Maintaining a regular schedule and routine is a good way to help normalize the situation at hand and keep anxiety levels low. Keeping up a good routine is important and finding ways to maintain your “normal” routines as much as possible is extremely important at this time. 

For students, if your school has suspended classes, do not use this as an opportunity to do nothing all day. Take this time to get caught up in classes that you were behind in, look further into topics that interested you but weren’t discussed thoroughly in a class, or review an old concept before you completely forget about it. 

For those who are now working from home, try to maintain your usual schedule. Whether it was a 9-to-5 or alternative schedule, keeping yourself engaged with work can distract you from some worry while also keeping you productive. It is more difficult for those of us who have been laid off, but there are other ways to stay busy.

For example, add a workout to your daily routine. If you can’t go to your local gym for now, go for a walk or a run outside (while maintaining appropriate distance from others of course!) Free home workout videos on YouTube require no equipment; there are free online yoga, pilates, and HIIT classes, among many others! Osmosis even has some online classes you can check out. 

Finally, is there a project or hobby you’ve been meaning to get to for some time? Now is the perfect moment to finish that craft or home improvement project. While it can seem daunting to get started, break the project up into smaller parts and tackle one at a time.

The bottom line is, whatever your goal is, this is a great time to get it done!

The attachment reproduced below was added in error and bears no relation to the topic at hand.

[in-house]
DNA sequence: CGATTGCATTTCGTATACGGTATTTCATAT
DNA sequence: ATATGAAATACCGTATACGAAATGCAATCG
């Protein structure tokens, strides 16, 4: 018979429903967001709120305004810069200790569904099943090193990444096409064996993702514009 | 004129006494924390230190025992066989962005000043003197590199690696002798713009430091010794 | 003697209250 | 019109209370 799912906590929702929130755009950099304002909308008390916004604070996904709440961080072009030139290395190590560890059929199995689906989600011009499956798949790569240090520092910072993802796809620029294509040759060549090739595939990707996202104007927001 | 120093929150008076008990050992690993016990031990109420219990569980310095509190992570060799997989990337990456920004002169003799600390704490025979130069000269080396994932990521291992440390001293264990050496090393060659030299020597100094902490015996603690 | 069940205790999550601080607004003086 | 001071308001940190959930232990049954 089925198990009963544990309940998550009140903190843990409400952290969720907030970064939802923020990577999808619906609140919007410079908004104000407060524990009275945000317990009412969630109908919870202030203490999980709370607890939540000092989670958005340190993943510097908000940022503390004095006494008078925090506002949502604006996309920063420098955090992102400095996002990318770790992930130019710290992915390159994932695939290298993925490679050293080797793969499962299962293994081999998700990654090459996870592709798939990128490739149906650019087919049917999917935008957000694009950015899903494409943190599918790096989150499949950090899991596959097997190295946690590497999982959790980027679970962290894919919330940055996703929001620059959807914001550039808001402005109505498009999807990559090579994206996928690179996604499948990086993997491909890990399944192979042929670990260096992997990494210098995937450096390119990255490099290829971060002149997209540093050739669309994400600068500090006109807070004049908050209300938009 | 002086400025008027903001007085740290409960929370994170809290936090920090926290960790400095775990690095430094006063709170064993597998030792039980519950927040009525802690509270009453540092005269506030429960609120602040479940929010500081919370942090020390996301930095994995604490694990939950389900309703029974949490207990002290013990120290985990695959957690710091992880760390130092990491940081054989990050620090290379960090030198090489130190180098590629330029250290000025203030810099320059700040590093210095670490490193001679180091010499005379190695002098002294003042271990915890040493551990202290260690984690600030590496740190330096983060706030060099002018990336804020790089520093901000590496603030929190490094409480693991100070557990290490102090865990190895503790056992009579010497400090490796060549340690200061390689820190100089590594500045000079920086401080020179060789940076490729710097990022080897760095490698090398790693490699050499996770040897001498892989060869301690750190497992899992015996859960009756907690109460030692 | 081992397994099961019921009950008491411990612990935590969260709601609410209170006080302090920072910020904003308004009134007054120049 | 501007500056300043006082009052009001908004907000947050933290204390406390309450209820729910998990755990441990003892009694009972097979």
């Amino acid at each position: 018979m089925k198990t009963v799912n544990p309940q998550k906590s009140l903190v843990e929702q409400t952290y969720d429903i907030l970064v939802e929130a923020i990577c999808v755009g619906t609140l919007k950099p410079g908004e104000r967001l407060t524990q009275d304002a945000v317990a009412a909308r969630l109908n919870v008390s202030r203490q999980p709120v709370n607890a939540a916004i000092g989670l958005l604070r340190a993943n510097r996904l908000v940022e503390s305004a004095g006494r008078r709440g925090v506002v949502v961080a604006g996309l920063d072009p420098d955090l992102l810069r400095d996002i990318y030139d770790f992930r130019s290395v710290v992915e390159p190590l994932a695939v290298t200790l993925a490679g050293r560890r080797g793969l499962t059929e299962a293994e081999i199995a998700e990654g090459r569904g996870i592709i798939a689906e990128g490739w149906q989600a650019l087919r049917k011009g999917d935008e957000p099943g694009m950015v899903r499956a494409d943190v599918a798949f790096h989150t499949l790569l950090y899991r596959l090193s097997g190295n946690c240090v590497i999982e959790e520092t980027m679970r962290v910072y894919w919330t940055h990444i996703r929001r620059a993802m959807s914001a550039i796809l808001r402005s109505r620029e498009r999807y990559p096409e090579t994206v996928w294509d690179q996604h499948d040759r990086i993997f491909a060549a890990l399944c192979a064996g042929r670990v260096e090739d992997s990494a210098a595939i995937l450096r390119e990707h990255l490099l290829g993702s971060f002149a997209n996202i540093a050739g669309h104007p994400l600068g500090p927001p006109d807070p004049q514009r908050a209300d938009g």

Tip 4: Keep in contact with loved ones

Yes, it is important to socially distance yourself from people to limit the spread of the virus. Yes, it is not the right time to visit your elderly friends, or those who are immunocompromised and at a higher risk of suffering complications if they contract COVID-19. 

That being said, it is also important to maintain relationships and make use of social supports during this time. Even if you are in self-quarantine, it's a good idea to keep up social interaction in creative ways. Make sure you are still calling, texting, or FaceTiming loved ones. Use this time to reconnect with old friends over social media. Apps and plug-ins like Google Hangouts make it possible to still connect with the people that love and care about you. Physical isolation doesn’t necessarily have to mean social isolation. Remember that this is a time that we all need to be there for each other. 

The bottom line

COVID-19 is becoming more and more serious every day and it’s important not to undermine or downplay its severity. However, this should also be a time where we prioritize our mental health while implementing the important measures to fight the virus. If we can do both those things, we can help to #RaiseTheLine and #FlattenTheCurve while staying mentally healthy!

About Michelle

Michelle Schneeweiss is a first year medical student at McMaster University in Hamilton, Ontario. She grew up in Toronto and received her bachelor's degree at Western University. She loves travelling, both outside and inside Canada. Outside of Canada, her favourite place to visit has been Italy (because Italian food is the best food, obviously). She loves to bake, even though she is horrible at it!